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nake to last beyond the period assigned them by the artificer, and which, by our intemperate use, we often destroy long before the allotted period. But would we lay aside the magnifying glass of passion, through which we are accustomed to view the trifles of this world, and apply ourselves to the microscope of reason, by which we should discover the
seeds of corruption and decay sown in the 3
fairest earthly bodies, we should then be brought to acknowledge with him who left no sensual pleasure untried, that all-is' indeed vanity
But it is by comparison that we truly discover the nothingness of all sublunary, enjoyments, and for this, reason alone is insufficient. Let us, then, to continue the foregoing metaphor, fix our undivided attention on the telescope of Revelation, which brings within our observation objects too remote to be discovered by our unassisted sight: and we shall be enabled truly to estimate the value of those fragile pleasures, which we are wont
to rate so highly. When we weigh them 1 NUS Yriting
va sino e bine
in the balance of the sanctuary, we shall discover their real lightness.
When we compare them with those delights which, indeed, it is said, that · Eye hath not seen, nor ear heard, neither hath it entered into the heart of man to conceive, but of which enough is revealed, to enable us by faith to feel their inestimable worth, we shall then be compelled to acknowledge, that setting things seen and temporal against those that are unseen and eternal, the former are literally nothing.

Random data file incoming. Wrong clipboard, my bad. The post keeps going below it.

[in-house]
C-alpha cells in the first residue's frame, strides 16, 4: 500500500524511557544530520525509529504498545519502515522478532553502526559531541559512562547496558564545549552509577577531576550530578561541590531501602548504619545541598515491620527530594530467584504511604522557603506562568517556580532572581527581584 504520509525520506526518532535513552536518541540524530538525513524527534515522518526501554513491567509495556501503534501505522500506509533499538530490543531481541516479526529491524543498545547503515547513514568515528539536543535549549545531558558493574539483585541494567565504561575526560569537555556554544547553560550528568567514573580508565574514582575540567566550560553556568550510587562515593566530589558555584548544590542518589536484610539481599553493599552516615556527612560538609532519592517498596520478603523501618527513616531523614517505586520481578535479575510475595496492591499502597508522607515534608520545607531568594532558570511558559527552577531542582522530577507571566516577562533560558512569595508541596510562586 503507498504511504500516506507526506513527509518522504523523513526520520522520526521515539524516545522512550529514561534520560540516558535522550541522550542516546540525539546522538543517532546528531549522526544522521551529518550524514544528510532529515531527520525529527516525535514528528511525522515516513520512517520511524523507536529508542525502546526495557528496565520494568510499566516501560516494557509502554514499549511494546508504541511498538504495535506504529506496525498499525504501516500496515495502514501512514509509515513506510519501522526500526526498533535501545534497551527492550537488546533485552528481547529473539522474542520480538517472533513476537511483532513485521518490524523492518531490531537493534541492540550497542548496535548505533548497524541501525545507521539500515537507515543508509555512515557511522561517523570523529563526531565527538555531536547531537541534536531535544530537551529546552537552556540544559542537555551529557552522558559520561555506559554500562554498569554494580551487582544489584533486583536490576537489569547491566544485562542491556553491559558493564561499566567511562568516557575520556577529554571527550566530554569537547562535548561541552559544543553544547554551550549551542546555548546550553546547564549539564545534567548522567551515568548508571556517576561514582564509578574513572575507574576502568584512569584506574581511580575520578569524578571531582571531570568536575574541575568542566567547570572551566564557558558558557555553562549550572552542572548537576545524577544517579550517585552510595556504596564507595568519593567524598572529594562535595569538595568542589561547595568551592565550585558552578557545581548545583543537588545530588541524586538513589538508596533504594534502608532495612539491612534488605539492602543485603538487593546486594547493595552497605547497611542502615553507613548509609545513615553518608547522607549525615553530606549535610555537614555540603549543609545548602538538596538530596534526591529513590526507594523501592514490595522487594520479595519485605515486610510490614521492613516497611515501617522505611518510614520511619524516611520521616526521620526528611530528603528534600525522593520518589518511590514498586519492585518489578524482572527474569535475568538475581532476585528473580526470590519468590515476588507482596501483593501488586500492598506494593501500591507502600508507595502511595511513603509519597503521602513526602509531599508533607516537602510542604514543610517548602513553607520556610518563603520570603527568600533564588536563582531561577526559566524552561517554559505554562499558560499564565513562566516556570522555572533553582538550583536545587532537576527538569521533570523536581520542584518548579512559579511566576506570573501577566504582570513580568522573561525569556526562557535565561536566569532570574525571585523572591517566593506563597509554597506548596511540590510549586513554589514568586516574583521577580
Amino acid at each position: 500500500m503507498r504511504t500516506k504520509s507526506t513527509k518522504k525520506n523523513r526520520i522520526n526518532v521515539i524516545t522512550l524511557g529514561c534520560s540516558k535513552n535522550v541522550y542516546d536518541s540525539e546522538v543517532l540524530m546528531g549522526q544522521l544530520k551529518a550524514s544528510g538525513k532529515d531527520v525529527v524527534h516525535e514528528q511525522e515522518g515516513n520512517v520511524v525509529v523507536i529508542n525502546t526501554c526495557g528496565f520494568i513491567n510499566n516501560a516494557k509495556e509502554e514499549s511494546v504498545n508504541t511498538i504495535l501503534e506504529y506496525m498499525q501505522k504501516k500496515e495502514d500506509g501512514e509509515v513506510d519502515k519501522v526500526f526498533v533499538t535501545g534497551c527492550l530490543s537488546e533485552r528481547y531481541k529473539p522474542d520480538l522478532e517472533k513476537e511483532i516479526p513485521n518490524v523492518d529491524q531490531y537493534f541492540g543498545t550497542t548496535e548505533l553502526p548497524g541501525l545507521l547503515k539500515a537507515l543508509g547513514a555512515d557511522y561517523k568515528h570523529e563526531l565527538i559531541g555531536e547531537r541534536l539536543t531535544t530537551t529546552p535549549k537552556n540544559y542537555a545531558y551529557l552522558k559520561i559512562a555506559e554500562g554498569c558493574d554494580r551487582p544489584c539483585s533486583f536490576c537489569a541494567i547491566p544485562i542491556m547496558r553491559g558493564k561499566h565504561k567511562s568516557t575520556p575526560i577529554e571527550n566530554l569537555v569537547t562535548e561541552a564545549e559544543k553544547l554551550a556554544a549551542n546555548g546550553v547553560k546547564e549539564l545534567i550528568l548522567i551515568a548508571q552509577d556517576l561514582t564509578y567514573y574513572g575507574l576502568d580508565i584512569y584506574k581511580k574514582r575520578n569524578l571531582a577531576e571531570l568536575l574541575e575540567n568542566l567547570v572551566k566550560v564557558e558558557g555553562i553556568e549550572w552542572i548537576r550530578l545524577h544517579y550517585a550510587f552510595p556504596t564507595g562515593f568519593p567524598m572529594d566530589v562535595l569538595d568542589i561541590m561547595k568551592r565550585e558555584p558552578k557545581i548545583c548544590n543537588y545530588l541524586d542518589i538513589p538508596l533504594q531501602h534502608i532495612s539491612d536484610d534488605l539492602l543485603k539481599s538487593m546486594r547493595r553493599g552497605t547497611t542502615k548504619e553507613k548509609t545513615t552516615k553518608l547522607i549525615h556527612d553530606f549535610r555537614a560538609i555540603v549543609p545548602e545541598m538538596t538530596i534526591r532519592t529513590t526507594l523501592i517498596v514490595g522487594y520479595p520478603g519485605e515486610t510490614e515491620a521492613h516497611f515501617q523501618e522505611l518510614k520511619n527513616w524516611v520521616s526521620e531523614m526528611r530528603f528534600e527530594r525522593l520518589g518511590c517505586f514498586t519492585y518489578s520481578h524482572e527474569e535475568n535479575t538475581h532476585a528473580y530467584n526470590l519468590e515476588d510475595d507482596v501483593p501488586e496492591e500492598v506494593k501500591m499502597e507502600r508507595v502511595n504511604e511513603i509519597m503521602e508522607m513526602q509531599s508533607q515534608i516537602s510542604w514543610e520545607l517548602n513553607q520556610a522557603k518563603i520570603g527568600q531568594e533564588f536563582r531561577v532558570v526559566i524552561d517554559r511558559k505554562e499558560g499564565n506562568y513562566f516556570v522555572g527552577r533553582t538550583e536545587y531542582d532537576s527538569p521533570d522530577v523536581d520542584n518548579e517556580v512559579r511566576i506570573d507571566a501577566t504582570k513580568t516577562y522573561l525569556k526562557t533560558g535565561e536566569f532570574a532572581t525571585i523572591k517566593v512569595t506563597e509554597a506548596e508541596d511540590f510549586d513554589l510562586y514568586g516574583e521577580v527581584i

And now to such indulgent readers as have travelled with me to this point, I would, before I say farewell, address one parting admonition. Should the perusal of this little tale have afforded you half an hour's entertainment, all I ask of you in return, is this : If at any future time you be inclined to put this question seriously to yourself, “ In which way am I walking ?”
Remember that there is but one path, in which you can really “ Go too far.” Remember that at the hour of death the most rigid self-denying christian finds
that he has gone, at the very utmost, but fur enough, while the disciple of the world bitterly feels, that the first step which he trod in the way of unrighteousness, was one step too much.
C. Baldwin, Printer, New Bridge-street, London.